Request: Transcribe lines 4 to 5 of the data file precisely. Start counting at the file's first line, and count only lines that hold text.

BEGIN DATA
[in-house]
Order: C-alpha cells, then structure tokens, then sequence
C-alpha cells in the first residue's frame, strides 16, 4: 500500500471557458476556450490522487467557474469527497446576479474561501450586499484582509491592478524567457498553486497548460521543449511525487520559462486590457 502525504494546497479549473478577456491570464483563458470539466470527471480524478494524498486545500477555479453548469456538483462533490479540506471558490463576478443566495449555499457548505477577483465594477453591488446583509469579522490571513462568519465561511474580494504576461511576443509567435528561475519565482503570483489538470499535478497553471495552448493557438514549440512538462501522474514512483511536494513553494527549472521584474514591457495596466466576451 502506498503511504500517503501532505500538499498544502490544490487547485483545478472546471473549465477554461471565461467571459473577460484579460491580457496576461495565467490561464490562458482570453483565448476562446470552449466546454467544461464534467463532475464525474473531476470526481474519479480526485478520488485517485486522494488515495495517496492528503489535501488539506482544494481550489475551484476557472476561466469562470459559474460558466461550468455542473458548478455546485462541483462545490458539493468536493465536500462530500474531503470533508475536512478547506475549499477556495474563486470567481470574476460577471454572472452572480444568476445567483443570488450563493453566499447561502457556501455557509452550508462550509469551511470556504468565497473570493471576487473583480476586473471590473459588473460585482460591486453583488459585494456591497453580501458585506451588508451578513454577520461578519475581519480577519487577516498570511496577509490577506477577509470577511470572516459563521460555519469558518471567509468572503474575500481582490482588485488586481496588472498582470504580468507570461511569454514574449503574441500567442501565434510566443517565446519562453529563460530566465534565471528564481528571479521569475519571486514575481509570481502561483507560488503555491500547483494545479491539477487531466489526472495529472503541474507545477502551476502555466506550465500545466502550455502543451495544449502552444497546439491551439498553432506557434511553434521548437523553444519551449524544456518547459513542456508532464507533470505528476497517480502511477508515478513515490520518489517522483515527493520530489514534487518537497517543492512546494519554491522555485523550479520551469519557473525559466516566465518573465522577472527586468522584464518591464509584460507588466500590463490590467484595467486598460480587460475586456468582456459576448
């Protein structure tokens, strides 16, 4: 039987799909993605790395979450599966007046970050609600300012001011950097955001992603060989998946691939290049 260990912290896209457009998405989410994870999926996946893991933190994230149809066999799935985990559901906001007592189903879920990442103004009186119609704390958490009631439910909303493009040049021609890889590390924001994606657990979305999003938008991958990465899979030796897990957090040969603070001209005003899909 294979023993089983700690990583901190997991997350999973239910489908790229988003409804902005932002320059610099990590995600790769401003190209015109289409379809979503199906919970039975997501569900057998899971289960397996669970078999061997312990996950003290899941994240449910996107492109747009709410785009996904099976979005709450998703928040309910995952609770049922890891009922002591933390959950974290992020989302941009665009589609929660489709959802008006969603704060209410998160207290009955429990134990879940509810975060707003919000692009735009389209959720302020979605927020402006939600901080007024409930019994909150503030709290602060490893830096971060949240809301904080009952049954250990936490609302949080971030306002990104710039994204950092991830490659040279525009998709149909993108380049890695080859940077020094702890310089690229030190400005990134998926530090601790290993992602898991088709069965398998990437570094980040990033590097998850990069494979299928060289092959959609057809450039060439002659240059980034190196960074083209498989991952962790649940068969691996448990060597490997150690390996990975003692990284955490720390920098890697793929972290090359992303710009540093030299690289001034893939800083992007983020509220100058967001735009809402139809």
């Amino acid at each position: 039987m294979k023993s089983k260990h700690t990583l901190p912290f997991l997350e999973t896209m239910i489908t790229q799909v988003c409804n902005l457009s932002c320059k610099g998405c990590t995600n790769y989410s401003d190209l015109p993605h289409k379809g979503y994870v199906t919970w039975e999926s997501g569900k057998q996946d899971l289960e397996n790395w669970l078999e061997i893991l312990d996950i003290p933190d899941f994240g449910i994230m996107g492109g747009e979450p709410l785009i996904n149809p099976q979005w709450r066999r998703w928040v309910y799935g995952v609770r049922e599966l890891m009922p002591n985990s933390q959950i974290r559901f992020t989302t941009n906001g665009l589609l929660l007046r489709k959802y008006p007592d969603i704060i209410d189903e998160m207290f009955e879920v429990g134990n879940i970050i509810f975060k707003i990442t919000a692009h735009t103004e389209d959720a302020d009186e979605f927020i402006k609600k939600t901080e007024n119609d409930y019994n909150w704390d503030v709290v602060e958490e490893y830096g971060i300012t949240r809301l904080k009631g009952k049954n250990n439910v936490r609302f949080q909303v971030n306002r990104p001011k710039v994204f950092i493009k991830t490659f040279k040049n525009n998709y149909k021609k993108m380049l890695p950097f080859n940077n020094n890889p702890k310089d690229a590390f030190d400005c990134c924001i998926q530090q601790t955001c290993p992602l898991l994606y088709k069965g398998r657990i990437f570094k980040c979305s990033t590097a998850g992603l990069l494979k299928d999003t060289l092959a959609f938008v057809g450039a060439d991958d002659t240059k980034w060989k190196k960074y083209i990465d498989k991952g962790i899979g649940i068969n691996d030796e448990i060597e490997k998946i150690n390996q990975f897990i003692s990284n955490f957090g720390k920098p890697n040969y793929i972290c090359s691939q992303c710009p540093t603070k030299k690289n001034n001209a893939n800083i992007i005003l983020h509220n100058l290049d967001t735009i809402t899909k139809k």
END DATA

């Protein structure tokens, strides 16, 4: 039987799909993605790395979450599966007046970050609600300012001011950097955001992603060989998946691939290049 260990912290896209457009998405989410994870999926996946893991933190994230149809066999799935985990559901906001007592189903879920990442103004009186119609704390958490009631439910909303493009040049021609890889590390924001994606657990979305999003938008991958990465899979030796897990957090040969603070001209005003899909 294979023993089983700690990583901190997991997350999973239910489908790229988003409804902005932002320059610099990590995600790769401003190209015109289409379809979503199906919970039975997501569900057998899971289960397996669970078999061997312990996950003290899941994240449910996107492109747009709410785009996904099976979005709450998703928040309910995952609770049922890891009922002591933390959950974290992020989302941009665009589609929660489709959802008006969603704060209410998160207290009955429990134990879940509810975060707003919000692009735009389209959720302020979605927020402006939600901080007024409930019994909150503030709290602060490893830096971060949240809301904080009952049954250990936490609302949080971030306002990104710039994204950092991830490659040279525009998709149909993108380049890695080859940077020094702890310089690229030190400005990134998926530090601790290993992602898991088709069965398998990437570094980040990033590097998850990069494979299928060289092959959609057809450039060439002659240059980034190196960074083209498989991952962790649940068969691996448990060597490997150690390996990975003692990284955490720390920098890697793929972290090359992303710009540093030299690289001034893939800083992007983020509220100058967001735009809402139809």
């Amino acid at each position: 039987m294979k023993s089983k260990h700690t990583l901190p912290f997991l997350e999973t896209m239910i489908t790229q799909v988003c409804n902005l457009s932002c320059k610099g998405c990590t995600n790769y989410s401003d190209l015109p993605h289409k379809g979503y994870v199906t919970w039975e999926s997501g569900k057998q996946d899971l289960e397996n790395w669970l078999e061997i893991l312990d996950i003290p933190d899941f994240g449910i994230m996107g492109g747009e979450p709410l785009i996904n149809p099976q979005w709450r066999r998703w928040v309910y799935g995952v609770r049922e599966l890891m009922p002591n985990s933390q959950i974290r559901f992020t989302t941009n906001g665009l589609l929660l007046r489709k959802y008006p007592d969603i704060i209410d189903e998160m207290f009955e879920v429990g134990n879940i970050i509810f975060k707003i990442t919000a692009h735009t103004e389209d959720a302020d009186e979605f927020i402006k609600k939600t901080e007024n119609d409930y019994n909150w704390d503030v709290v602060e958490e490893y830096g971060i300012t949240r809301l904080k009631g009952k049954n250990n439910v936490r609302f949080q909303v971030n306002r990104p001011k710039v994204f950092i493009k991830t490659f040279k040049n525009n998709y149909k021609k993108m380049l890695p950097f080859n940077n020094n890889p702890k310089d690229a590390f030190d400005c990134c924001i998926q530090q601790t955001c290993p992602l898991l994606y088709k069965g398998r657990i990437f570094k980040c979305s990033t590097a998850g992603l990069l494979k299928d999003t060289l092959a959609f938008v057809g450039a060439d991958d002659t240059k980034w060989k190196k960074y083209i990465d498989k991952g962790i899979g649940i068969n691996d030796e448990i060597e490997k998946i150690n390996q990975f897990i003692s990284n955490f957090g720390k920098p890697n040969y793929i972290c090359s691939q992303c710009p540093t603070k030299k690289n001034n001209a893939n800083i992007i005003l983020h509220n100058l290049d967001t735009i809402t899909k139809k």